Is there hope? Absolutely! A group of sportsmen have come to the table and made solutions. Back in 2011 the Foundation for Wildlife Management otherwise known as F4WM was created as a 501c3 non-profit with a mission to promote ungulate population recovery in areas impacted by wolves. Their mission has gone from “who is F4WM?” To be embraced by sportsmen and women around the globe and be adopted by Idaho Fish and Game as well as Montana Fish and Wildlife and Parks. All in an effort to preserve ungulates by better managing wolves. 

    F4WM and its members have helped remove nearly 1,500 wolves since they opened their doors. Not only does this greatly reduce the impact on ungulates by saving roughly 200,000 elk, deer, and moose that would have otherwise been consumed by these k-9s. This effort also greatly reduces taxpayer costs. IDFG averages costs of roughly 9k per wolf and they don’t have the funding to tackle the problem head-on. F4WM however, has spent an average of $835 per wolf. All of which is funded by membership and sportsmen donations. 

    What is F4WM and how does it work? Glad you asked! Aside from what has been mentioned; F4WM is a member-based organization that promotes ungulate recovery by reimbursing hunters and trappers up to $1,000 for any legal wolf harvested in Idaho and Montana. (Wyoming may soon join the list as well) and you get to keep the pelt! Membership cost is only $40 per year, which is a drop in the bucket for the sake of conservation. Join up, speak up at Fish and Game meetings, and consider a new hunting season to help conserve our current hunting season! For more information and details please visit https://www.foundationforwildlifemanagement.org/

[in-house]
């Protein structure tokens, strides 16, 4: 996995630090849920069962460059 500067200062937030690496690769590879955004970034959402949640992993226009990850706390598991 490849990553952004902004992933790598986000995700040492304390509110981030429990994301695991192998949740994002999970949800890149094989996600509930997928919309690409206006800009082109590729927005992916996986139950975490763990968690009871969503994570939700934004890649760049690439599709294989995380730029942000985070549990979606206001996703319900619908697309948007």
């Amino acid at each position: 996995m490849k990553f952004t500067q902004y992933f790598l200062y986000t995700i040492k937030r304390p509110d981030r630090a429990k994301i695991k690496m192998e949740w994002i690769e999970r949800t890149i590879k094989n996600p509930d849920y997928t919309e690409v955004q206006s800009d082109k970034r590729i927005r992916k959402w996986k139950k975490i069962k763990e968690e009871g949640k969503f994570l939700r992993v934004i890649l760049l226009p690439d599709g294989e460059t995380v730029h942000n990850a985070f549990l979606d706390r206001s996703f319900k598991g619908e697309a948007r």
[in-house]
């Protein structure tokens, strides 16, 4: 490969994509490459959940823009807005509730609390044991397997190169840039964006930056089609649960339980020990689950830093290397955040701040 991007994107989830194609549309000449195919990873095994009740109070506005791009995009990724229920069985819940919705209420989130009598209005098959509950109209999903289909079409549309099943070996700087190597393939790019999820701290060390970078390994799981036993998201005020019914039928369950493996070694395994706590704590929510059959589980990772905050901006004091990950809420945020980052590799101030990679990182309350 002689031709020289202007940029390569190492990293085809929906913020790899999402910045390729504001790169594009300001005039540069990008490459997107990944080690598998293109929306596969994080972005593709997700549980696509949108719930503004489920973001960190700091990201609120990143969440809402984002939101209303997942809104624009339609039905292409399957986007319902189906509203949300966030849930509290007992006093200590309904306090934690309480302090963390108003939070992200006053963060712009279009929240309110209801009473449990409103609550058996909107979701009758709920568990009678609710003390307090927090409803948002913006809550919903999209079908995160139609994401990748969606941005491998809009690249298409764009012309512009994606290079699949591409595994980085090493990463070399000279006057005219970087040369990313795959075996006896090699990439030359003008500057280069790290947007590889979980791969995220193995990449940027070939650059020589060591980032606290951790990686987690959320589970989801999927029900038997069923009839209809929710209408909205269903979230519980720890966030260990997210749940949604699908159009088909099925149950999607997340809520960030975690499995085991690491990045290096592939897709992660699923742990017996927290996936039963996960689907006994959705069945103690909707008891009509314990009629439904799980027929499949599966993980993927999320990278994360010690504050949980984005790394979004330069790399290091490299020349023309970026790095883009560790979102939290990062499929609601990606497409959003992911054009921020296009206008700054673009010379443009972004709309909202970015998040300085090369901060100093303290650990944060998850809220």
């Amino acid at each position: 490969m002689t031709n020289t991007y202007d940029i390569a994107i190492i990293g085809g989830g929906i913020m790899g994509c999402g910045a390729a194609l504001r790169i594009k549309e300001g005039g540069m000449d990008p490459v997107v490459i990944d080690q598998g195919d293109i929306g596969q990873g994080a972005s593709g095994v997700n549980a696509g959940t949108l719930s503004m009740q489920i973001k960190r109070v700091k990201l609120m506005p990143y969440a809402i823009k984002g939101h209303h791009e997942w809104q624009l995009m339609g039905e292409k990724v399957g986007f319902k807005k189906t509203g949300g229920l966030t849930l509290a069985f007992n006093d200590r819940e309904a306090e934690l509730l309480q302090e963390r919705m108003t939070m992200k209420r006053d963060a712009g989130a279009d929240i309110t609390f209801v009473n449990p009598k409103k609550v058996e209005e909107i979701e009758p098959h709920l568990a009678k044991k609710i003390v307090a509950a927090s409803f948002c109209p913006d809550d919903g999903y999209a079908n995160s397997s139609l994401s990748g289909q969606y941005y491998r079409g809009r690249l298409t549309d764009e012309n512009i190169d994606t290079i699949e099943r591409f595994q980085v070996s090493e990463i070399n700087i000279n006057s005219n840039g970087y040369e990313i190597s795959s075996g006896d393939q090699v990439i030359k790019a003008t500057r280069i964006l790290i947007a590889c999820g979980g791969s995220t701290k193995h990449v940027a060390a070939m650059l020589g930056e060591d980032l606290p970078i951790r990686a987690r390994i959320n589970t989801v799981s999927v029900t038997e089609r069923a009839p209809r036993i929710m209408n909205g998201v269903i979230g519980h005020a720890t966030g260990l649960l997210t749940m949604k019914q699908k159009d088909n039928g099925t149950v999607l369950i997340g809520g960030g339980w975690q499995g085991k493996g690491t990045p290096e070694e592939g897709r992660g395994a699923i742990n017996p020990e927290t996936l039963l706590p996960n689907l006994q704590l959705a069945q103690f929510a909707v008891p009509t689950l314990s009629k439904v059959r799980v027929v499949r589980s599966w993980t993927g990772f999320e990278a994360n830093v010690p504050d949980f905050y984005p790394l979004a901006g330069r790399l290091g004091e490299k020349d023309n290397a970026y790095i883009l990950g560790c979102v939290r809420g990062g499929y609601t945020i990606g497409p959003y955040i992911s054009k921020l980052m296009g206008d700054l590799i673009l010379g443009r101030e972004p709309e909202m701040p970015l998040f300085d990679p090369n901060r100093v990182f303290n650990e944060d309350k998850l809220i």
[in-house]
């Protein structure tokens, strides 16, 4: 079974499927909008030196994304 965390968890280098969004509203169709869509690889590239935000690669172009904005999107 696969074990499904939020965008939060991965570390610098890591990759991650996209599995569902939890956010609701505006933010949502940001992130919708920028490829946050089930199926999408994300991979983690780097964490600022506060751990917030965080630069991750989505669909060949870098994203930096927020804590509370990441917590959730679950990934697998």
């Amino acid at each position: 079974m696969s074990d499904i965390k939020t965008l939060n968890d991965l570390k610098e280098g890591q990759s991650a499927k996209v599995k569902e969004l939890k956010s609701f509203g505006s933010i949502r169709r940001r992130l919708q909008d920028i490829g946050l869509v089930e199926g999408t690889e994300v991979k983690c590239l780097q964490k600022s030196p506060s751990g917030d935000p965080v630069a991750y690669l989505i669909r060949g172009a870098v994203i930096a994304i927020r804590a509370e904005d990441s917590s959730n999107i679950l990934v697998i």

*Sidebar:

  • Idaho’s average pack size is 6 wolves with a litter size of 7 pups.
  • 30% of the alpha males breed more than one female which often leads to more than one litter per pack
  • Each adult wolf consumes roughly 20 big game animals per year!
  • In 2019 there were 1541 wolves counted and we saw a record harvest of 586 wolves. Yet the 2020 count was still 1556 wolves! 
  • Less than 1% of hunters will harvest a wolf and less than 1/16th of those will harvest a wolf purposefully. (Hunting wolves specifically)
  • Trappers have a 30% success rate, proving much more effective than traditional hunting methods.

About Jordan Breshears

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52 comments

  1. The real tragedy in Idaho is what the wolves have done to the declining moose population.

    • Which is nothing

    • It’s very obvious for most people that wolves can and will overpopulate environmental zealots are very ignorant to this fact they complain about too many deer and elk in the low lands Eating they are crops they are coming there for shelter if they go to the mountains the wolves will kill them I would love to give environmental idiots the same choice

      • I don’t see how wolves can over populate especially when they only breed once a yr and only the alpha pair mate.it’s getting to be an embarrassment being human.